It rained on Wednesday evening. The overpowering smell of woodsmoke was finally replaced by that of wet earth. The elements offered some respite to the forests, people, the birds and animals of Uttarakhand, just as human intervention appeared to be futile.
It had been a fiery few days. Instead of waking up to the sight of the snowy Himalayas, heavy smoke and the smell of burnt trees have dominated the atmosphere.
A week earlier, most residents of Kalika Estate, a neighbourhood on the edge of Ranikhet, had finished supper on a seemingly quiet Wednesday evening when a sudden infernal glow, coupled with the cry of the fire brigade’s siren, startled them.
At the time, I was at my home in Banolia Village, having moved to Ranikhet a couple of months ago to write a book and teach at a primary school. I was alarmed by the sight and smell of fire, with the needles and bark of the chir pine tree crackling beneath a raging blaze. I rushed to the spot, about 20 metres, away where a few local had already gathered. Limited to sticks, twigs and torches in their battle against the blaze, the arrival of four firefighters was a confidence booster.
Having weathered many a fire over the years, the locals applied a commonsensical approach. They arranged dried pine needles in a line and set fire to them, ensuring that the raging fire would not go any further than these already burnt needles. Simply put, it’s almost like fighting fire with fire.
The effort appeared to be successful, with the fires kept at bay. A primary school and a popular resort in the line of fire had been spared. The fire brigade used their water cannons to minimise the damage, even as the wind changed the direction of the fire. The last flickering blaze provided hope that the worst was perhaps over and everyone returned to their homes.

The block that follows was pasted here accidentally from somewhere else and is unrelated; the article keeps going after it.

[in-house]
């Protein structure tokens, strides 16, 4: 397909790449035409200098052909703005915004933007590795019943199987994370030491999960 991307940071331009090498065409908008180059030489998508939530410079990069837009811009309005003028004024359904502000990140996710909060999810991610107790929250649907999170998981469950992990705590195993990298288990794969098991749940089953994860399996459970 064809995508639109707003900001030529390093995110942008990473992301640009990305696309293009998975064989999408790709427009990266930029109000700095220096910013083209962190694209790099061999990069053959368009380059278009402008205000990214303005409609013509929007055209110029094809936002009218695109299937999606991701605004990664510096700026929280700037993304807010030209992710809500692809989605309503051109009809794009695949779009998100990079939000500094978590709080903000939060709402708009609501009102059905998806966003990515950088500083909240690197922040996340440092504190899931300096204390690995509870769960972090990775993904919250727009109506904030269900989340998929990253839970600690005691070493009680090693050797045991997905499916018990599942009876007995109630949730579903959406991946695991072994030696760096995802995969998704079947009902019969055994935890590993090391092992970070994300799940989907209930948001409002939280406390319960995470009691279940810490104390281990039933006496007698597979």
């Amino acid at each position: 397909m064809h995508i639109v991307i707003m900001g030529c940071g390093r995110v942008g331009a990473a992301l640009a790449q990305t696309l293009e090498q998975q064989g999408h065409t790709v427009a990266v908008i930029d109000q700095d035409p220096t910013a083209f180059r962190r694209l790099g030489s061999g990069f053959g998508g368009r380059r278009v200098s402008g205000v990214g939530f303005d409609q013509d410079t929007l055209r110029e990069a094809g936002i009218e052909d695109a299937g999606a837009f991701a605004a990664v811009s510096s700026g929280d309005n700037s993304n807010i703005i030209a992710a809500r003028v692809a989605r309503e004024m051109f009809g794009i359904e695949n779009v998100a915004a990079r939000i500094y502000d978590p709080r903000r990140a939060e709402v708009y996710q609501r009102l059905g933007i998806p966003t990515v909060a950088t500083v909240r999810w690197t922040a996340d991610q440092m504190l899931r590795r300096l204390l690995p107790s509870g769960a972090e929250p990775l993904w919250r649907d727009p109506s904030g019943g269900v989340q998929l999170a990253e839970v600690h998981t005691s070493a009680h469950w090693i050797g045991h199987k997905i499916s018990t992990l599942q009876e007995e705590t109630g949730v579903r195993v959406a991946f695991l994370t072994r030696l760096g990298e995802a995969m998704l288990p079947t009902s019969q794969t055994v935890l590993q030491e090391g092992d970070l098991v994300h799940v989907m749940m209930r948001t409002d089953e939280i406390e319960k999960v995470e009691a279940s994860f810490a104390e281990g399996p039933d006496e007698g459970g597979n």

As it turned out, we were naïve to imagine a better and brighter Thursday. The morning confirmed that fire and winder had colluded to return from the other side of the neighbourood, charring the remaining half of the hilltop – including my favourite reading spot tucked away in a corner that offers a panoramic view of the Himalayas.
Standing 50 metres away, I could see the fire reach the Forest Reserve across the road dividing the Kalika Estate. The billowing smoke nearly blinded the passerby. As darkness descended, poor visibility on the road that rips through on the either side of the beautiful and famed Golf Course, the most popular tourist attraction in Ranikhet, resulted in a couple of minor accidents.
Firefighters tried their best. We tried managing the traffic amid the haze. Everyone stayed low to avoid suffocation. Firefighters used the water cannons till the last drop.
Over the next two days, the fire did not spare the fringe of the Golf Course and persistent winds pushed the flames as far as the outer campus of the Kumaon regiment of the Indian Army.
By Sunday, there was enough hue and cry across the country to prompt the state functionaries to seek reinforcements from the army to battle the fire. Army and state personnel were on the job for the next couple of days.
On Tuesday evening, personnel from the State Disaster Response Force triumphantly strode down from the hills of Kalika on Tuesday evening after freshly containing a fire.
They took a break at a rundown tea stall just around the bend and recounted their conquest. Within an hour of them leaving the place, a glow in the distance drove home the reality about their battle being only half won.
All photos by Sai Prasad Mohapatra.